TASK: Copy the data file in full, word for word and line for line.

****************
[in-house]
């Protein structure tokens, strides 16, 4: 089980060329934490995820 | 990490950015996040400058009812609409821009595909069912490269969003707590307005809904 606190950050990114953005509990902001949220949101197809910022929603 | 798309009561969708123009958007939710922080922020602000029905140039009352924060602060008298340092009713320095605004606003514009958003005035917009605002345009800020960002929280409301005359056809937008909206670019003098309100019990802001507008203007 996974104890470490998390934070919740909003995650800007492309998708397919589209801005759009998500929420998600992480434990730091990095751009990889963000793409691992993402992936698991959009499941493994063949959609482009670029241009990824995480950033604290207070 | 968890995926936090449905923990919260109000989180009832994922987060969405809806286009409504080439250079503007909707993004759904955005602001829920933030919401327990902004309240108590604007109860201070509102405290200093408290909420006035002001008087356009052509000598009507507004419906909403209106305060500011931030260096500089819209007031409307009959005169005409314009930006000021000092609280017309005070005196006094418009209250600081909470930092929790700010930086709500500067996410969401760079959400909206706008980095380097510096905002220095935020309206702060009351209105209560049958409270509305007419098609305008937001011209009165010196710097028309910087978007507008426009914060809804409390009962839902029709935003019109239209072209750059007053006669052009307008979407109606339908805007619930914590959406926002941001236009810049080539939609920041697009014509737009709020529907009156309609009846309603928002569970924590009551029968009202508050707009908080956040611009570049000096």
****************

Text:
[in-house]
């Protein structure tokens, strides 16, 4: 089980060329934490995820 | 990490950015996040400058009812609409821009595909069912490269969003707590307005809904 606190950050990114953005509990902001949220949101197809910022929603 | 798309009561969708123009958007939710922080922020602000029905140039009352924060602060008298340092009713320095605004606003514009958003005035917009605002345009800020960002929280409301005359056809937008909206670019003098309100019990802001507008203007 996974104890470490998390934070919740909003995650800007492309998708397919589209801005759009998500929420998600992480434990730091990095751009990889963000793409691992993402992936698991959009499941493994063949959609482009670029241009990824995480950033604290207070 | 968890995926936090449905923990919260109000989180009832994922987060969405809806286009409504080439250079503007909707993004759904955005602001829920933030919401327990902004309240108590604007109860201070509102405290200093408290909420006035002001008087356009052509000598009507507004419906909403209106305060500011931030260096500089819209007031409307009959005169005409314009930006000021000092609280017309005070005196006094418009209250600081909470930092929790700010930086709500500067996410969401760079959400909206706008980095380097510096905002220095935020309206702060009351209105209560049958409270509305007419098609305008937001011209009165010196710097028309910087978007507008426009914060809804409390009962839902029709935003019109239209072209750059007053006669052009307008979407109606339908805007619930914590959406926002941001236009810049080539939609920041697009014509737009709020529907009156309609009846309603928002569970924590009551029968009202508050707009908080956040611009570049000096």